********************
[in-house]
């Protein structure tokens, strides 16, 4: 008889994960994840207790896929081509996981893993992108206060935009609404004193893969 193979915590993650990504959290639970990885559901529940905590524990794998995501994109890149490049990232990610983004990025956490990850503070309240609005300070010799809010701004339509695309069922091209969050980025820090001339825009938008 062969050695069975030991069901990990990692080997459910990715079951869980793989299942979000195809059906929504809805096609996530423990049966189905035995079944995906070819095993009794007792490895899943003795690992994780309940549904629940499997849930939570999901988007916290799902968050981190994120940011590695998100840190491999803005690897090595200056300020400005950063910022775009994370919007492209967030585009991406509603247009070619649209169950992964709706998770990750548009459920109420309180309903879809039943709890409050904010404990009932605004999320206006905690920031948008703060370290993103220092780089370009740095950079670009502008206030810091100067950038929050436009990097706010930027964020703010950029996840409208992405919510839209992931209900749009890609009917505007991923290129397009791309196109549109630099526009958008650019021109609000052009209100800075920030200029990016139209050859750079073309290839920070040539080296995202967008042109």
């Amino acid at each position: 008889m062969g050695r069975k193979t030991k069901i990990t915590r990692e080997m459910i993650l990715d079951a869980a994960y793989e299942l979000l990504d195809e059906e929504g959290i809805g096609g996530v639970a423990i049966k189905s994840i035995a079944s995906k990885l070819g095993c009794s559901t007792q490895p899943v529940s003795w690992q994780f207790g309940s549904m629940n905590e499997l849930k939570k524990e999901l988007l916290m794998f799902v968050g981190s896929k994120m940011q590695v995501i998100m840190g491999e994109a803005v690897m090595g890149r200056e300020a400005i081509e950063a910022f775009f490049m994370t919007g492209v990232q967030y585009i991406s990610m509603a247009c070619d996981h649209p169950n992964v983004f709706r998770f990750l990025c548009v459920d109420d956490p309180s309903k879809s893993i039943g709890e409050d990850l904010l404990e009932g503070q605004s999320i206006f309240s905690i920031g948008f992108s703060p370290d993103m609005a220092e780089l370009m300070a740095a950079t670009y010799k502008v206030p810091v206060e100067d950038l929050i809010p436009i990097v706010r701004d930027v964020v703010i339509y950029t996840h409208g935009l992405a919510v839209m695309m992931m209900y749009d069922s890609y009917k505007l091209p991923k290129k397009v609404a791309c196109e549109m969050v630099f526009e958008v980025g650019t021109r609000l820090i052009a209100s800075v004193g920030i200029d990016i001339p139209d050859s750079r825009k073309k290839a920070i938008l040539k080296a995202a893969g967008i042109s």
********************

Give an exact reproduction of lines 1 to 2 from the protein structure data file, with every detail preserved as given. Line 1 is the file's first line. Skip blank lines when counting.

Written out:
[in-house]
């Protein structure tokens, strides 16, 4: 008889994960994840207790896929081509996981893993992108206060935009609404004193893969 193979915590993650990504959290639970990885559901529940905590524990794998995501994109890149490049990232990610983004990025956490990850503070309240609005300070010799809010701004339509695309069922091209969050980025820090001339825009938008 062969050695069975030991069901990990990692080997459910990715079951869980793989299942979000195809059906929504809805096609996530423990049966189905035995079944995906070819095993009794007792490895899943003795690992994780309940549904629940499997849930939570999901988007916290799902968050981190994120940011590695998100840190491999803005690897090595200056300020400005950063910022775009994370919007492209967030585009991406509603247009070619649209169950992964709706998770990750548009459920109420309180309903879809039943709890409050904010404990009932605004999320206006905690920031948008703060370290993103220092780089370009740095950079670009502008206030810091100067950038929050436009990097706010930027964020703010950029996840409208992405919510839209992931209900749009890609009917505007991923290129397009791309196109549109630099526009958008650019021109609000052009209100800075920030200029990016139209050859750079073309290839920070040539080296995202967008042109």